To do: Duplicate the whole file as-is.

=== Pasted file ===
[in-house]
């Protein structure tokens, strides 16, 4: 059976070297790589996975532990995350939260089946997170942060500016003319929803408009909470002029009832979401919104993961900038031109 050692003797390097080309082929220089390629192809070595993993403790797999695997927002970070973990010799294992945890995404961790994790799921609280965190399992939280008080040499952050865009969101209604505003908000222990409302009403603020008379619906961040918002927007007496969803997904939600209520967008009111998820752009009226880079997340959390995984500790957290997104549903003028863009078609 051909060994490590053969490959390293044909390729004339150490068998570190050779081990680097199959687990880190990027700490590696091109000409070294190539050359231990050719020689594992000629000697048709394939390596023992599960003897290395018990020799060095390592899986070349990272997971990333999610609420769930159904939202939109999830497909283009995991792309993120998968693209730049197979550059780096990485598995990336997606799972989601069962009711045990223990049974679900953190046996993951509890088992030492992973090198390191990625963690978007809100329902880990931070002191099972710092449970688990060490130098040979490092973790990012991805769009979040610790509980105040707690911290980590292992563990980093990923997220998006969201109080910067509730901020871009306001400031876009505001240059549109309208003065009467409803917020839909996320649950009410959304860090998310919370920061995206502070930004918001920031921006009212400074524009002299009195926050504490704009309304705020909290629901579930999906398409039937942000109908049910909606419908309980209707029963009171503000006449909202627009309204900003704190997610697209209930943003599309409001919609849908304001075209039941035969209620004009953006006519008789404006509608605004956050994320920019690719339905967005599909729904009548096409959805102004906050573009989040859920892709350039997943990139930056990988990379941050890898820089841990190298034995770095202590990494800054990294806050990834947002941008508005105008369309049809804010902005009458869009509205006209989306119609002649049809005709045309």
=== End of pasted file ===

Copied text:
[in-house]
């Protein structure tokens, strides 16, 4: 059976070297790589996975532990995350939260089946997170942060500016003319929803408009909470002029009832979401919104993961900038031109 050692003797390097080309082929220089390629192809070595993993403790797999695997927002970070973990010799294992945890995404961790994790799921609280965190399992939280008080040499952050865009969101209604505003908000222990409302009403603020008379619906961040918002927007007496969803997904939600209520967008009111998820752009009226880079997340959390995984500790957290997104549903003028863009078609 051909060994490590053969490959390293044909390729004339150490068998570190050779081990680097199959687990880190990027700490590696091109000409070294190539050359231990050719020689594992000629000697048709394939390596023992599960003897290395018990020799060095390592899986070349990272997971990333999610609420769930159904939202939109999830497909283009995991792309993120998968693209730049197979550059780096990485598995990336997606799972989601069962009711045990223990049974679900953190046996993951509890088992030492992973090198390191990625963690978007809100329902880990931070002191099972710092449970688990060490130098040979490092973790990012991805769009979040610790509980105040707690911290980590292992563990980093990923997220998006969201109080910067509730901020871009306001400031876009505001240059549109309208003065009467409803917020839909996320649950009410959304860090998310919370920061995206502070930004918001920031921006009212400074524009002299009195926050504490704009309304705020909290629901579930999906398409039937942000109908049910909606419908309980209707029963009171503000006449909202627009309204900003704190997610697209209930943003599309409001919609849908304001075209039941035969209620004009953006006519008789404006509608605004956050994320920019690719339905967005599909729904009548096409959805102004906050573009989040859920892709350039997943990139930056990988990379941050890898820089841990190298034995770095202590990494800054990294806050990834947002941008508005105008369309049809804010902005009458869009509205006209989306119609002649049809005709045309």